The late Maya Angelou is now the first Black woman to ever appear on U.S. currency. The U.S. Mint announced that a new quarter featuring the legendary poet and activist went into circulation Monday. You should be able to get your hands on one by late January.
While the coin still features George Washington on the front “heads” side, the “tails” side features an image of Angelou with her arms spread and a bird in flight behind her in homage to her autobiography, “I Know Why the Caged Bird Sings.”
“As a leader in the civil rights movement, poet laureate, college professor, Broadway actress, dancer, and the first female African American cable car conductor in San Francisco, Maya Angelou’s brilliance and artistry inspired generations of Americans,” said Rep. Barbara Lee (D-CA). “I will forever cherish the private moments I had the privilege to share with Maya, from talking in her living room as sisters to her invaluable counsel throughout the challenges I faced as a Black woman in elected office. I am proud to have led this effort to honor these phenomenal women, who more often than not are overlooked in our country’s telling of history. If you find yourself holding a Maya Angelou quarter, may you be reminded of her words, ‘be certain that you do not die without having done something wonderful for humanity.’”
The new quarter is the first in the American Women Quarters Program honoring women who have impacted American history. The program was created after the passing of Circulating Collectible Coin Redesign Act of 2020 spearheaded by Lee.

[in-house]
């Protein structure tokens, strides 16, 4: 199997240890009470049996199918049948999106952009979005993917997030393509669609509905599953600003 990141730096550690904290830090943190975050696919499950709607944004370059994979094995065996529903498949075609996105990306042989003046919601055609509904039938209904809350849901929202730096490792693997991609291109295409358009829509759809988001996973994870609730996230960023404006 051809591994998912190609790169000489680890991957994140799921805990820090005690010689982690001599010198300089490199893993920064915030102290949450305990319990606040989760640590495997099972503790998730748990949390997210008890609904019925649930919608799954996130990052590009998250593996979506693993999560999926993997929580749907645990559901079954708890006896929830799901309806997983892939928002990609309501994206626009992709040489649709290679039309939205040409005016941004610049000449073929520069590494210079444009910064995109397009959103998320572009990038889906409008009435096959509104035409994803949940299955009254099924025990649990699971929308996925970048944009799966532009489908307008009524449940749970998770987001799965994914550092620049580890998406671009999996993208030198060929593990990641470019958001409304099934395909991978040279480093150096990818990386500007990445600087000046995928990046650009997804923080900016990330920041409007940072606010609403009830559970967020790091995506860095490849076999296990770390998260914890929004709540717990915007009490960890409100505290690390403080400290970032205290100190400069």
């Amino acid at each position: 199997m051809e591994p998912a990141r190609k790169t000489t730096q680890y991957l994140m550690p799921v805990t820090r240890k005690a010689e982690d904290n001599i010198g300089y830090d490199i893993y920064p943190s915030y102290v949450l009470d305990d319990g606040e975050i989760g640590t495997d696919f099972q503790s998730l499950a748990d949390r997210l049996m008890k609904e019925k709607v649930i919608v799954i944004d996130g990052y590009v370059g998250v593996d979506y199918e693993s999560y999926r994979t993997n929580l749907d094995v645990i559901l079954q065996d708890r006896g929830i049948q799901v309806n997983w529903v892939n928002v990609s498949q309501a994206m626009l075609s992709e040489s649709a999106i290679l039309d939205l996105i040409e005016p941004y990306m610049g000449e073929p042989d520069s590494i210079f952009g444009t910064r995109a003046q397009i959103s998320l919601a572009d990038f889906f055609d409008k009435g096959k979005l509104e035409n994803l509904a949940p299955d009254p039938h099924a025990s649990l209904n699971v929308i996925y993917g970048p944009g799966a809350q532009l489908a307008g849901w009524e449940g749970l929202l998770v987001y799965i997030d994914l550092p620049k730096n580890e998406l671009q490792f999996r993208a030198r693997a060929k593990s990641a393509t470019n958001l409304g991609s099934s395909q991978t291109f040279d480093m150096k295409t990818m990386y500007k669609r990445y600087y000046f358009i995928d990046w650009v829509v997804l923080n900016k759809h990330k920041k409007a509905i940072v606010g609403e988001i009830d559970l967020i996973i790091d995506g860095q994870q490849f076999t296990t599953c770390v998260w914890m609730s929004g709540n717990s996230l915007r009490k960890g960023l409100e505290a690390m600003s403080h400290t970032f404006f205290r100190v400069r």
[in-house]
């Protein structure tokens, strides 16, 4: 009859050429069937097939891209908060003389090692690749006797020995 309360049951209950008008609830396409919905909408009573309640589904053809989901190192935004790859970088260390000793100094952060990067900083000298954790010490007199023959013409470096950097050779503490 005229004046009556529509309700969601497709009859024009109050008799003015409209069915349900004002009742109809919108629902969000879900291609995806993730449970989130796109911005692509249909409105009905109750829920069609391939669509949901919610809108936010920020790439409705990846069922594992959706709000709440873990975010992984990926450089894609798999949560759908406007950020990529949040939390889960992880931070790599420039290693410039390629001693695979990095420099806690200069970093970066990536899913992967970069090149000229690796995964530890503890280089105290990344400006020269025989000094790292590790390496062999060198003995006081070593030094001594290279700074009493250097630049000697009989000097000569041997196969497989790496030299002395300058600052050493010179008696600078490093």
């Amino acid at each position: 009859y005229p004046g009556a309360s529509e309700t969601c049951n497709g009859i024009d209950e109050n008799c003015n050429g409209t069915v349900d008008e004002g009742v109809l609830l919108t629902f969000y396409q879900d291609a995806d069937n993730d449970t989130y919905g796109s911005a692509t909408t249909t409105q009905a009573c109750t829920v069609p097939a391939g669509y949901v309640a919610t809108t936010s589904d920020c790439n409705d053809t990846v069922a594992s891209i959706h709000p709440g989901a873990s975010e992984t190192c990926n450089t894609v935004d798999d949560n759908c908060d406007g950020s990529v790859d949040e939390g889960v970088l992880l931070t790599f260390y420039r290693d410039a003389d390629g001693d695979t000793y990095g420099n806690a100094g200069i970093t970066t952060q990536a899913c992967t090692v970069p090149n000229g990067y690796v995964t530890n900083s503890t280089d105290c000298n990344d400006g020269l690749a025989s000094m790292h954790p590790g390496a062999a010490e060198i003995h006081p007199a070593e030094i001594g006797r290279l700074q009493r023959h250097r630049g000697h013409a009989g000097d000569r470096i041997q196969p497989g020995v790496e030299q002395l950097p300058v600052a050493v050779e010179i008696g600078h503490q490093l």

It comes after Barack Obama’s administration first introduced plans to replace Andrew Jackson with abolitionist Harriet Tubman on the $20 bill in 2016. Those plans were later halted by Donald Trump’s administration and a new call issued by the Biden administration to revive is now on hold.
The U.S. Mint is set to release four more quarters this year as part of the program. The other featured women are Sally Ride, the first American woman astronaut in space; Anna May Wong, the first Chinese American film star; Wilma Mankiller, the first female principal chief of the Cherokee Nation; and Nina Otero-Warren, the first female superintendent of Santa Fe public schools and first Latin woman to run for Congress.
“Each time we redesign our currency, we have the chance to say something about our country — what we value, and how we’ve progressed as a society,” said Treasury Secretary Janet Yellen in a recent statement. “I’m very proud that these coins celebrate the contributions of some of America’s most remarkable women, including Maya Angelou.”
The new quarters will be printed through 2025.